Taking that leap into the unknown: private practice

4 minute read

Events such as the ARA’s ECG sessions help trainees work through the intricacies of going into ‘private work’.

Events such as the ARA’s ECG sessions help trainees work through the intricacies of going into ‘private work’.

When I talk to friends who have been with me on the physician training journey, we keep returning to the question: “So, what are you planning on doing when you get your letters?” (And at risk of any ambiguity, I’m referring to the FRACP postnominal, rather than the letters you get from the postie; in any case, as a millennial, I don’t really understand the postal system.)

Most of my peers seem relaxed about what comes next, idyllically predicting that a public hospital job vacancy supplemented by some “private work” will fill the void left by back-to-back ward rounds, consult rounds, outpatients and a seemingly endless stream of calls that characterise the physician training experience for most of us. 

But do many of them understand what “private work” will entail?

Some trainees will get exposure to private practice, as well as some rural and regional rheumatology, as part of a “specialist training program” rotation. In addition to broadening trainees’ exposure outside of the traditional teaching hospital setting, a benefit of these rotations is learning a little about how the “business” of rheumatology works. 

Unfortunately, with only a handful of these rotations available across Australia, only a few trainees each year will have this opportunity.

The ARA’s Early Career Group (whose somewhat incongruous initialism ECG I’ll use herein) recently hosted its annual private practice event this weekend. Early-career, mid-career and “seasoned” rheumatologists formed a panel and gave us their unique insights into taking the leap into private practice after fellowship. Topics covered included everything from the merits of joining a group practice versus going solo, deciding how you want to work and manage your time, setting up regional and remote clinics, and even the pros and cons of the different practice software systems.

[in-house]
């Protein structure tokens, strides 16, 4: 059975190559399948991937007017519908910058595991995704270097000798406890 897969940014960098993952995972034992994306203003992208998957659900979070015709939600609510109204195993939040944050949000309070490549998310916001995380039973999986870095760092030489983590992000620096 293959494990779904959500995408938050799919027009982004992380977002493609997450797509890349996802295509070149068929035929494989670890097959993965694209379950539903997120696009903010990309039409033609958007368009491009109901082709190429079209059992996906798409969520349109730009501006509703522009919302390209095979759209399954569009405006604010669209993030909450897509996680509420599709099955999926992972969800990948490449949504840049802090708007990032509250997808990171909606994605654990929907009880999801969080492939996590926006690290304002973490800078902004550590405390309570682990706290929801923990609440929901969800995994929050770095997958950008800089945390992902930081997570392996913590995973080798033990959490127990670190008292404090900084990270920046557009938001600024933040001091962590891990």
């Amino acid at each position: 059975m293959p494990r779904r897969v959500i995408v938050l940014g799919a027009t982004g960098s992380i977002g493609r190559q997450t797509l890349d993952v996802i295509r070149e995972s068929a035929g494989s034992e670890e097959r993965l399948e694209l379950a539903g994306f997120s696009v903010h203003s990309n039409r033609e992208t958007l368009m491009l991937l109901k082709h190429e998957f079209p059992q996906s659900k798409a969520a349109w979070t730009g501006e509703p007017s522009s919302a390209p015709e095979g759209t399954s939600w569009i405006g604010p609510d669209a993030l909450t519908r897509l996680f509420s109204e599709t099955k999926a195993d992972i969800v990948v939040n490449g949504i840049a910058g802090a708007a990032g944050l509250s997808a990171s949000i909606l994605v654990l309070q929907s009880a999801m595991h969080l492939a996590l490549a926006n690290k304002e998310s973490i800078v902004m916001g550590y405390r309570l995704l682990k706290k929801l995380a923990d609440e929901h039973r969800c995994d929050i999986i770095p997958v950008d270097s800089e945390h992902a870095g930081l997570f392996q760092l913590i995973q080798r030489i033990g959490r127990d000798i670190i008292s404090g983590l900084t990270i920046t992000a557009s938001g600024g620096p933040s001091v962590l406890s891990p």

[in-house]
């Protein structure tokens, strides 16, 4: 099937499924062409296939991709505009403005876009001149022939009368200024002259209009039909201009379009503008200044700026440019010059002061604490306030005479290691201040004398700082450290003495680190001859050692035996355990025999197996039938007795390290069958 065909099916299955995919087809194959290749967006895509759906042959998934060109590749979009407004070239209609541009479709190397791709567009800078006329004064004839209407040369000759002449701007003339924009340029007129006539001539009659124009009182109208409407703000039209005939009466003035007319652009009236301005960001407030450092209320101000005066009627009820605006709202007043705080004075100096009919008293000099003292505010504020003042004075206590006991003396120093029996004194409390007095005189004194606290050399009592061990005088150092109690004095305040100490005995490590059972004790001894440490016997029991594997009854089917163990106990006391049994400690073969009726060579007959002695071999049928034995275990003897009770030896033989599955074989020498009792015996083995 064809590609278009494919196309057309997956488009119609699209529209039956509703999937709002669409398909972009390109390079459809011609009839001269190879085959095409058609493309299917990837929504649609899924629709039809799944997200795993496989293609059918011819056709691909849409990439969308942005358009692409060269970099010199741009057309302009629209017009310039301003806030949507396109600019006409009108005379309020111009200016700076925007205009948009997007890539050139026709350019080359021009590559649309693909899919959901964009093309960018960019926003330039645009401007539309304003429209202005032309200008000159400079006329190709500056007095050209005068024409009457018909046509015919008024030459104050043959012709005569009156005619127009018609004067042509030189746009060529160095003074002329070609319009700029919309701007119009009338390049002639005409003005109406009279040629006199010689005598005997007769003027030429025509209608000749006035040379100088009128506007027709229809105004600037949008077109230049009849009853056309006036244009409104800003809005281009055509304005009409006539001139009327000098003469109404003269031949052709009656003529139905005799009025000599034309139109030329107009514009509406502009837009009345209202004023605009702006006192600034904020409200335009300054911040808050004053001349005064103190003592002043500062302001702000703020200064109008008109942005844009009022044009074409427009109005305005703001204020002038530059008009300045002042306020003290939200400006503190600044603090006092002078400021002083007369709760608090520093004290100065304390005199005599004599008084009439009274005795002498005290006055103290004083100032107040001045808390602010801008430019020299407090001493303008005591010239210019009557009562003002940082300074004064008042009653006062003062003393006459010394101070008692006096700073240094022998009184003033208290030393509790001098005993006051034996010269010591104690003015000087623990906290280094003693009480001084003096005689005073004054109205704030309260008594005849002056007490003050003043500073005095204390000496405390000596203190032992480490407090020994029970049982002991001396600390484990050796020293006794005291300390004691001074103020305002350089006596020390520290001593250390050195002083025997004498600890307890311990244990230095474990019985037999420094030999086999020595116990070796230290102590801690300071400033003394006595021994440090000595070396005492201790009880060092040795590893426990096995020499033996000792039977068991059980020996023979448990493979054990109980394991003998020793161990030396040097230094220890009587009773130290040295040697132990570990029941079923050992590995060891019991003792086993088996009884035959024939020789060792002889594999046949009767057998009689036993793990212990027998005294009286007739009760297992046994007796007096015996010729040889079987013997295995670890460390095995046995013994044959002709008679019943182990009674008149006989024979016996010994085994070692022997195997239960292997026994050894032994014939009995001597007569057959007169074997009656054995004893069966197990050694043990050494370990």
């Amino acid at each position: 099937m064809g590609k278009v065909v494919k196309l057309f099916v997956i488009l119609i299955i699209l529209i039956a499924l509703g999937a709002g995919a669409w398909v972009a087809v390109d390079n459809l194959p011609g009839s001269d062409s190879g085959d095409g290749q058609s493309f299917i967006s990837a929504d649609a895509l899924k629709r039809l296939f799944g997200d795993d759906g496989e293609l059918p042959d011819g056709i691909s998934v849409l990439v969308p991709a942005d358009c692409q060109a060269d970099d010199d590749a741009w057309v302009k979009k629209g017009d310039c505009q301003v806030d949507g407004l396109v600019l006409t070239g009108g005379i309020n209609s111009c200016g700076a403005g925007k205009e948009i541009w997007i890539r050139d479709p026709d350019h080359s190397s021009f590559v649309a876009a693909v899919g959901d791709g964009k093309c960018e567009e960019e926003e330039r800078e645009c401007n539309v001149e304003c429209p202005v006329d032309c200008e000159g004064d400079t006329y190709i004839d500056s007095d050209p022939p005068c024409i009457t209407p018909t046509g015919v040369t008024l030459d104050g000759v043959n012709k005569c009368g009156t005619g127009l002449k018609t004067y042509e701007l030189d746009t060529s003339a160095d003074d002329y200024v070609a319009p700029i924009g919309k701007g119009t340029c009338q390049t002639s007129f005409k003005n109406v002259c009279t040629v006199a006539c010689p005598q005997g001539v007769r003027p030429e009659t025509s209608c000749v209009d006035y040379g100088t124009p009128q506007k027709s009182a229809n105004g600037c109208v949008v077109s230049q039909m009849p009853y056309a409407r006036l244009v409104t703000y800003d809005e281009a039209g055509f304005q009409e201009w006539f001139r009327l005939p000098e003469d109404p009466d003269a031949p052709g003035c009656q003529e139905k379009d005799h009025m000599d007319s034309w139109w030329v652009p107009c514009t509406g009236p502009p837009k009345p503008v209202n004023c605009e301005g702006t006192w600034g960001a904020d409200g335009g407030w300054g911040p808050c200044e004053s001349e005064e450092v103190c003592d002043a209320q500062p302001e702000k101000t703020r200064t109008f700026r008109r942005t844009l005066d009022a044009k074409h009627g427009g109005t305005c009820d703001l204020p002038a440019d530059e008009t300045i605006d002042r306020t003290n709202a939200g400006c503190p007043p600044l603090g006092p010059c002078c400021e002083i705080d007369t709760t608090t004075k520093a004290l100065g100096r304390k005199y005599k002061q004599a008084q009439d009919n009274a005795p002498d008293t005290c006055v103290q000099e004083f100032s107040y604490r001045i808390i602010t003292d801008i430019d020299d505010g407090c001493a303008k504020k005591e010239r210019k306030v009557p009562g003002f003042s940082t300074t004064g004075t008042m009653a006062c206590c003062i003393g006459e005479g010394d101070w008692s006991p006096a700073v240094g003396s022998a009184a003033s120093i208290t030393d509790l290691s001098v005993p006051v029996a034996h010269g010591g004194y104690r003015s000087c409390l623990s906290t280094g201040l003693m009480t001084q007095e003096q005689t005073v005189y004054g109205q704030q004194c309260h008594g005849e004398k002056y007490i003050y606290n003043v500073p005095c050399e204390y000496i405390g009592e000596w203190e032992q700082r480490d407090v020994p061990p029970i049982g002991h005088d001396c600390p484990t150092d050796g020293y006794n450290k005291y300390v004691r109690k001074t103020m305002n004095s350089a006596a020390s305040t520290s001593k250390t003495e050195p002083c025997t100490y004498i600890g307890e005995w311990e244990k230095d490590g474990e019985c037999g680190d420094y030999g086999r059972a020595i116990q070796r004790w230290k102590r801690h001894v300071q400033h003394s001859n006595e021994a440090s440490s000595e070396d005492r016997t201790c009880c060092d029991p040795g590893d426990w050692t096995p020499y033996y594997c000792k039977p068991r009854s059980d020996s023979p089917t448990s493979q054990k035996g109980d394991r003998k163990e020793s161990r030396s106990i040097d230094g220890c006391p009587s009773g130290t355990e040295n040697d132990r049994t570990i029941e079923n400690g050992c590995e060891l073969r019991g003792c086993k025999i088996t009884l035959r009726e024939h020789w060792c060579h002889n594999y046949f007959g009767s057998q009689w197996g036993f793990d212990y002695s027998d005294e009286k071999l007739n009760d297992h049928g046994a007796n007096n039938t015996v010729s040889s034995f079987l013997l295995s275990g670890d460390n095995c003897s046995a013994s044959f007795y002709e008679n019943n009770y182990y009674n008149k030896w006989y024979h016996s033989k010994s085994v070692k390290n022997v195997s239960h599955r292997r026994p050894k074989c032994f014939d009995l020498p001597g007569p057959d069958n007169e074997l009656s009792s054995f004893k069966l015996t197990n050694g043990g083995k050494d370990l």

A theme that emerged from the questions during the event was around the various styles of private practice. We heard from rheumatologists who have designed a light-footprint, low-overhead, transportable clinic, to those who have grown a larger business with multiple locations, specialists and allied health staff (and vibrant staff culture, to boot!). Other trainees’ interest may have been piqued by advice about joining group practices if job flexibility and leave cover is a priority.  

It seems that there won’t be a shortage of work for rheumatologists in the years to come. And addressing this looming chronic disease crisis is a big problem that deserves greater social and political attention. 

But aside from many other useful practical takeaways from the ECG’s private practice event (including about billing and hiring good staff and practice software – the list goes on), there was a reminder that this crisis won’t be solved by an individual rheumatologist. The panel emphasised that focusing on joining or starting a good business, and developing a satisfying personal practice style, is key to an enjoyable long-term career working “in private”.

While the intricacies of private rheumatology practice remain a “black box” to my fellow trainees and I, sessions such as the ECG’s Private Practice Event are an important part of our professional education. As covid restrictions ease, it is hoped that the event will be run “in person” in 2022, enabling a more in-depth and practical discussion about all things business. 

My takeaway from all of this? Running a sustainable and effective rheumatology practice (aka small business!) can only mean good things for its rheumatologists and for promoting greater access to rheumatology services for patients. 

Dr Oscar Russell is a rheumatology advanced trainee from South Australia and the South Australian representative on the ARA’s Early Career Group steering committee.

End of content

No more pages to load

Log In Register ×